- Top out-of-sight
- Upper middle
- Bottom out-of-sight
Category X exist outside of the class system.
Uppers and Upper middles
Uppers and Upper middles generally do not socialize with Middles, but Middles hope to find them on cruise ship vacations. Uppers and Upper middles do not engage in a lot of creative work or analytical thinking, instead relying on tradition. Uppers live on inherited wealth, while Upper middles may include those financially successful through their own work, eg movie stars and entrepreneurs.
Middle and proles
Fussell argues that the American middle class has experienced "prole drift" dragging it downward and effectively joining it with the prole class. Whereas a university education used to be rarer and a clear class divider separating middles from the high school education of proles (proletarians), Fussell reports that the vast proliferation of hundreds of mediocre "universities" in the U.S. has rendered this an ineffective class symbol. (This trend continued long after the book was published: there were 4,298 degree-granting postsecondary institutions in the U.S. in the 2017-2018 school year.) The elite Ivy league still retains class status though. Unlike the classes above and below, members of this group are insecure in their class status and are in constant fear of slipping down. Fussell notes that a fiberglass Chris-Craft was a common prole and middle class pleasure boat meant to ape the precious wood yachts of the upper class.
In the final chapter, The X Way Out, Fussell identifies "category X" people who exist outside of the US class structure. Fussell argues that it is essentially impossible to change one's social class —up or down— but it is possible to extricate oneself from the class system by existing outside the system as a X person. (In the US, Middles and proles are conditioned to believe in meritocracy, despite class mobility being among the lowest in industrialized economies.) He states that X people do self-directed work without a boss or supervisor; they are writers, artists, musicians and others "creative" types. X people dress comfortably, wearing L. L. Bean, Lands' End, and thrift store purchases. They drink good wine without commenting on it, speak multiple languages, and generally disregard social norms because they have no interest in class status and disdain the Middles who are so concerned with it. Fussell names the Mark Twain character Huckleberry Finn as an archetypal Category X person.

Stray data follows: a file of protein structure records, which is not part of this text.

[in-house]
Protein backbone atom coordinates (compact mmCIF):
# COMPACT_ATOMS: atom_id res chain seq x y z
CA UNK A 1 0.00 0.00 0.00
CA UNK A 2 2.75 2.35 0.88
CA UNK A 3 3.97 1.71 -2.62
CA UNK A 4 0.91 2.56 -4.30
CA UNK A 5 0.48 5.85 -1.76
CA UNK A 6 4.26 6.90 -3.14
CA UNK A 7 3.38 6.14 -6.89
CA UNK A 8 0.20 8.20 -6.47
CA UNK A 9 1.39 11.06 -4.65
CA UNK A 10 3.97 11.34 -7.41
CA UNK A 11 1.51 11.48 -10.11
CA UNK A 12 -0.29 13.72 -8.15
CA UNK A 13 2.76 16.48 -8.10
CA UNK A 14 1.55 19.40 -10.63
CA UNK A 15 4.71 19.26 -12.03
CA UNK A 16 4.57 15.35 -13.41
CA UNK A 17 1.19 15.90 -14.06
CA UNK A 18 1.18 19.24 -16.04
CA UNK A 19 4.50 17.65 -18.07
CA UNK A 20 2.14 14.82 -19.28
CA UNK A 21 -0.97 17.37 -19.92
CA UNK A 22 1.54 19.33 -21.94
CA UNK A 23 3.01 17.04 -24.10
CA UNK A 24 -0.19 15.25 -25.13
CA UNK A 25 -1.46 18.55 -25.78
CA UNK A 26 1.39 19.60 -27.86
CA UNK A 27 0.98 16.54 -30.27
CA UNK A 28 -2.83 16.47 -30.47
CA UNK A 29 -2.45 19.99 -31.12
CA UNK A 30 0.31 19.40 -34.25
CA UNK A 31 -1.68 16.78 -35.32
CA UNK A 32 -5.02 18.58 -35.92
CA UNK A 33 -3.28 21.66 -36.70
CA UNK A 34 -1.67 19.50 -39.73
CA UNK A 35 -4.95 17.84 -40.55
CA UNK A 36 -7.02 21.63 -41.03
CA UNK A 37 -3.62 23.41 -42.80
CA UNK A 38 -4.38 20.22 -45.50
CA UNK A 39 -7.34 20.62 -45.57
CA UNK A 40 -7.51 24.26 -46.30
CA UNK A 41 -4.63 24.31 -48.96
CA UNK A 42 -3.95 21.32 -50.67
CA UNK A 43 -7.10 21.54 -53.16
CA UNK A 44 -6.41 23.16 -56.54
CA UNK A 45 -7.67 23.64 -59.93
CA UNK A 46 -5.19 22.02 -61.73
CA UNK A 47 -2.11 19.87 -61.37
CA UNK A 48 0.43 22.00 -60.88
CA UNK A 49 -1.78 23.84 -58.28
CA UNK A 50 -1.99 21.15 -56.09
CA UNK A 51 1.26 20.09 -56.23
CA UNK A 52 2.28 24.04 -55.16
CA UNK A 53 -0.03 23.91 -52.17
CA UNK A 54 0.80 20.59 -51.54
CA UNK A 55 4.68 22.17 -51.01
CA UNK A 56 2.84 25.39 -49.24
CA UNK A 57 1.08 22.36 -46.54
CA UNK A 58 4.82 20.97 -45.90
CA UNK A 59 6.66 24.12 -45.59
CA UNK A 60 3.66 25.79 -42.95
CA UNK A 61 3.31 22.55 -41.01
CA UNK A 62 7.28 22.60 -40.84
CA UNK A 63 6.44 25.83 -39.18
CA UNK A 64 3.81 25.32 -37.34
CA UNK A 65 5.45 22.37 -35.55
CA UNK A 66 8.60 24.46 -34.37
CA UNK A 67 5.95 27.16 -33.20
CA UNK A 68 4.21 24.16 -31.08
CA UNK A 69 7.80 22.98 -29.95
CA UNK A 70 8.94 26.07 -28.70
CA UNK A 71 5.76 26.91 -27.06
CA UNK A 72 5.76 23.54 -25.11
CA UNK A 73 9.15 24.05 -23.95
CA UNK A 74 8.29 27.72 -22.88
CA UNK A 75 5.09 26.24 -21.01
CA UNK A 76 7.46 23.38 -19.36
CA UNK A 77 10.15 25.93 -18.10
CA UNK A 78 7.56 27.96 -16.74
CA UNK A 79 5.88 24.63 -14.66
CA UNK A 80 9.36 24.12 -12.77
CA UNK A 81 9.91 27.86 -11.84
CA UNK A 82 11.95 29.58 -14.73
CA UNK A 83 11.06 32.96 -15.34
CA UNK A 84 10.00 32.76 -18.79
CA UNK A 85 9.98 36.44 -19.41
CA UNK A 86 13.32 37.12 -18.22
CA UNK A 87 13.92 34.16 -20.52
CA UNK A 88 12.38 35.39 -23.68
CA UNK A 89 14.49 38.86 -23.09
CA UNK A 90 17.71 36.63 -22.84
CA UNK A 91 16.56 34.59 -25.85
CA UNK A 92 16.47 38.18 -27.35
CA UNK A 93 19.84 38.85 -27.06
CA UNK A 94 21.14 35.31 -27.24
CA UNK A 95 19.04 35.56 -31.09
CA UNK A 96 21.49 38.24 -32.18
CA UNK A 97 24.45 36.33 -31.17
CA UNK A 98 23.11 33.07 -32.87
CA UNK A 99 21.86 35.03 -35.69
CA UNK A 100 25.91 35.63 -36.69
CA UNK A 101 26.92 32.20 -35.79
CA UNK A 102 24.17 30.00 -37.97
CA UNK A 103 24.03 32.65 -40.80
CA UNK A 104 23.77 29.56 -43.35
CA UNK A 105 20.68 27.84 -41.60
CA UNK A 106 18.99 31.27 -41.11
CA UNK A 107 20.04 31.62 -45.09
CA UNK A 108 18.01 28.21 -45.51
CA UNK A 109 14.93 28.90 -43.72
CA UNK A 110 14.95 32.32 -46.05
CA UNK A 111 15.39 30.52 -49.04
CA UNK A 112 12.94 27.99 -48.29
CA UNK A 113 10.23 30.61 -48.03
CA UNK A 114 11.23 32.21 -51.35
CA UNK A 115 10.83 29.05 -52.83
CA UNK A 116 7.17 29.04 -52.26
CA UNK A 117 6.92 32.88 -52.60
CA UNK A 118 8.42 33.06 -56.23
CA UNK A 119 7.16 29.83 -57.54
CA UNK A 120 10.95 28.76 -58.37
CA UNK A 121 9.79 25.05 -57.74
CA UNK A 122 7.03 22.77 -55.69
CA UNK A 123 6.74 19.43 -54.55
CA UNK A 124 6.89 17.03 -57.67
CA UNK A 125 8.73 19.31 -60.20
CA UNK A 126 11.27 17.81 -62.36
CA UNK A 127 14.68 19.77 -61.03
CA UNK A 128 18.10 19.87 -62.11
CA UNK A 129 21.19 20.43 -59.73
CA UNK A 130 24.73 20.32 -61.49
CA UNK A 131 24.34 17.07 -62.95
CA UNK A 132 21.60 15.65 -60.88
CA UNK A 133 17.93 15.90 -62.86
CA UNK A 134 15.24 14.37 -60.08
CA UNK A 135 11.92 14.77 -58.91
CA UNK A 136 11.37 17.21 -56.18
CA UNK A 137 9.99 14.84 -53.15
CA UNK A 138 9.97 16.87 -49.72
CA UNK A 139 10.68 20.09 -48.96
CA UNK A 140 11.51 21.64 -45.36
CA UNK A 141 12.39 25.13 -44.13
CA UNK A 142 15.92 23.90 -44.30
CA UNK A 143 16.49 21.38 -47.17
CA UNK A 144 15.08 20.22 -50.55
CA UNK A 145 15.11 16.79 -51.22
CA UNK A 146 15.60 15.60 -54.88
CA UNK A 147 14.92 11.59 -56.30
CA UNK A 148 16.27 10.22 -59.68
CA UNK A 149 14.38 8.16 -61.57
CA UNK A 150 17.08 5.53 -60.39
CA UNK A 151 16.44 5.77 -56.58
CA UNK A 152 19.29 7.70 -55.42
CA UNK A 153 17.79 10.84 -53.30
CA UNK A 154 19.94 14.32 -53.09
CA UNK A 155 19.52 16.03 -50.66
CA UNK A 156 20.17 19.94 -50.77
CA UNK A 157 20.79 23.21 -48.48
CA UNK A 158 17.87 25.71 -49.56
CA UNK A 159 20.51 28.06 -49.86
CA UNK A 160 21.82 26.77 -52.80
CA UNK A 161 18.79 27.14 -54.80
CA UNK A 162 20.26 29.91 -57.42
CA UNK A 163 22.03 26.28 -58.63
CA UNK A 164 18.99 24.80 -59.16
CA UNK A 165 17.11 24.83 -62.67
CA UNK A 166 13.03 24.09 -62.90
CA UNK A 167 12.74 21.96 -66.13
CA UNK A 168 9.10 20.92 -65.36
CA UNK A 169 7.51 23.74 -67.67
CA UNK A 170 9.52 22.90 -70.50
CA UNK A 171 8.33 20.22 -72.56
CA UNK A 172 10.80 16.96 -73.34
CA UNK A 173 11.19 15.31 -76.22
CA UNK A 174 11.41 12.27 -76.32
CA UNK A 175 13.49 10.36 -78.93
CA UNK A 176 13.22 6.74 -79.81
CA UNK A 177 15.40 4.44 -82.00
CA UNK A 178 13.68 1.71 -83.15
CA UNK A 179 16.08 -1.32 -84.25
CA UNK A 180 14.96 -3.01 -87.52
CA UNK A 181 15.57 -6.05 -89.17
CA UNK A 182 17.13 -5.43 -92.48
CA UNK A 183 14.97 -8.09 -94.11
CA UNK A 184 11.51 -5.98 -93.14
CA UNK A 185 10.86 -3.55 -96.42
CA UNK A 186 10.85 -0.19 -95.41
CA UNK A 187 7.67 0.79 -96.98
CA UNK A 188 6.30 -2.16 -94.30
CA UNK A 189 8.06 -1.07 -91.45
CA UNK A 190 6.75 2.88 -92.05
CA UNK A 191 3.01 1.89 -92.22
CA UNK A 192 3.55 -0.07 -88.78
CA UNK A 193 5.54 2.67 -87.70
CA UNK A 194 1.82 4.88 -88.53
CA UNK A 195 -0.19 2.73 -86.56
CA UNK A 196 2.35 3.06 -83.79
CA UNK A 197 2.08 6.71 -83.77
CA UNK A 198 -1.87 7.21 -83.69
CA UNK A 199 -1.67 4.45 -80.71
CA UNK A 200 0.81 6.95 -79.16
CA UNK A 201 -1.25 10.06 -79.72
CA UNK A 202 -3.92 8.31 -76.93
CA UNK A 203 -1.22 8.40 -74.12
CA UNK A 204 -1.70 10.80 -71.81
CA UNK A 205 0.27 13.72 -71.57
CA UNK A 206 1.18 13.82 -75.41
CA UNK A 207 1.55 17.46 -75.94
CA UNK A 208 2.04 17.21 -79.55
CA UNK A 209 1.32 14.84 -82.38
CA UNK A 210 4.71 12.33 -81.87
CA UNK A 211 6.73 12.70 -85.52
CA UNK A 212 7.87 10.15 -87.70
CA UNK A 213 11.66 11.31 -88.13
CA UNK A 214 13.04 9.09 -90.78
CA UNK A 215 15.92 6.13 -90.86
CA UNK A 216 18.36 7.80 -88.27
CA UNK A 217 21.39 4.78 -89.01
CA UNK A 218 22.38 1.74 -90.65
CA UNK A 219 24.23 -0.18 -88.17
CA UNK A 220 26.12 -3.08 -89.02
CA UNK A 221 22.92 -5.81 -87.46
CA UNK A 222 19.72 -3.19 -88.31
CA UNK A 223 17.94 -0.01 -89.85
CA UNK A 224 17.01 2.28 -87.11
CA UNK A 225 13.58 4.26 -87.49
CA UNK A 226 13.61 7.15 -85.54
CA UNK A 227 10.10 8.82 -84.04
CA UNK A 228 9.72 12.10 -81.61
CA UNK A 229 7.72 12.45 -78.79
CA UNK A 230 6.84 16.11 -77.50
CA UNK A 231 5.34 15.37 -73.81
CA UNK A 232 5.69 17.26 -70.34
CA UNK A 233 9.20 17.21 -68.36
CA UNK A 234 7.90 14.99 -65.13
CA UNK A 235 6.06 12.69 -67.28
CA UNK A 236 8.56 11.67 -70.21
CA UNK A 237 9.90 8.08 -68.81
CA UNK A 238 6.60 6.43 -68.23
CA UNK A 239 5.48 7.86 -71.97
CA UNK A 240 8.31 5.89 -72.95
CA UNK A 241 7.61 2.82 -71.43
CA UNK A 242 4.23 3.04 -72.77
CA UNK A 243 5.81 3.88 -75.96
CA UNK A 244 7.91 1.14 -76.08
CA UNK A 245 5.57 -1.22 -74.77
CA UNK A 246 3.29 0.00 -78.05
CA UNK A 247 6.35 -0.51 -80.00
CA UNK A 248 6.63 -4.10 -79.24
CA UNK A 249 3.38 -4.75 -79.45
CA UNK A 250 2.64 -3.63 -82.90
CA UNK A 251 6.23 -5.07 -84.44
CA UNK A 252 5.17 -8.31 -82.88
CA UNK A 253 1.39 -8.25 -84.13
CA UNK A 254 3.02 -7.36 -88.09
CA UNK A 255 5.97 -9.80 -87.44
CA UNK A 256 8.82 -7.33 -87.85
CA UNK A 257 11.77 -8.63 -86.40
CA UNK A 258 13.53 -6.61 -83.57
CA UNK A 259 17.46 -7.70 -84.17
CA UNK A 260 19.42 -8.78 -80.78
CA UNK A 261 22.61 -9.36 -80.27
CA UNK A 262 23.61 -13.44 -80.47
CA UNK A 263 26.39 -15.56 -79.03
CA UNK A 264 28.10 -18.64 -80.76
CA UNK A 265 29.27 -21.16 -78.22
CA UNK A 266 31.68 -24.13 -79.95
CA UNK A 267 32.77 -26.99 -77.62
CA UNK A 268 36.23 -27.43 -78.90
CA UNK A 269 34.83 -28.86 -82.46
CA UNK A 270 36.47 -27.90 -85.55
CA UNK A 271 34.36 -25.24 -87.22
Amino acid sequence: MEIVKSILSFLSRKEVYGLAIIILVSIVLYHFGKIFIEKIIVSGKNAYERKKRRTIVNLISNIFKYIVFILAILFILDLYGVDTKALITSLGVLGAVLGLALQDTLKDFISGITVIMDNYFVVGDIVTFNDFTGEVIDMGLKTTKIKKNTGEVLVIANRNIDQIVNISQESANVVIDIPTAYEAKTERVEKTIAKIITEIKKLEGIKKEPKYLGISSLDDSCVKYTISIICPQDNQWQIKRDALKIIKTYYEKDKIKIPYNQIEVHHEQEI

Popular YouTuber ContraPoints references Class in a video titled "Opulence", regarding the status and evolution of wealth and citizens' ever-changing relationship with it in the United States. Creator ContraPoints refers to the book as her "favorite book about class in America", where she references the class breakdown from the reading and comments on the "eerie familiarity to a lot of the core observations."
- Class Dismissed: A new status anxiety is infecting affluent hipdom Sandra Tsing Loh, The Atlantic, March 2009
- On the Touchy Subject of Class in America Dwight Garner, New York Times, 27 July 2017
- Class by Paul Fussell Simon & Schuster
- A Guide to the Changing Number of U.S. Universities Josh Moody, U.S. News & World Report, February 15, 2019
- Gould, Elise (10 October 2012). "U.S. lags behind peer countries in mobility". Economic Policy Institute.
- Social class in the United States
- Socioeconomic mobility in the United States
- Myth of meritocracy
- Affluence in the United States
- Poverty in the United States
- Income inequality in the United States
- Social class in American history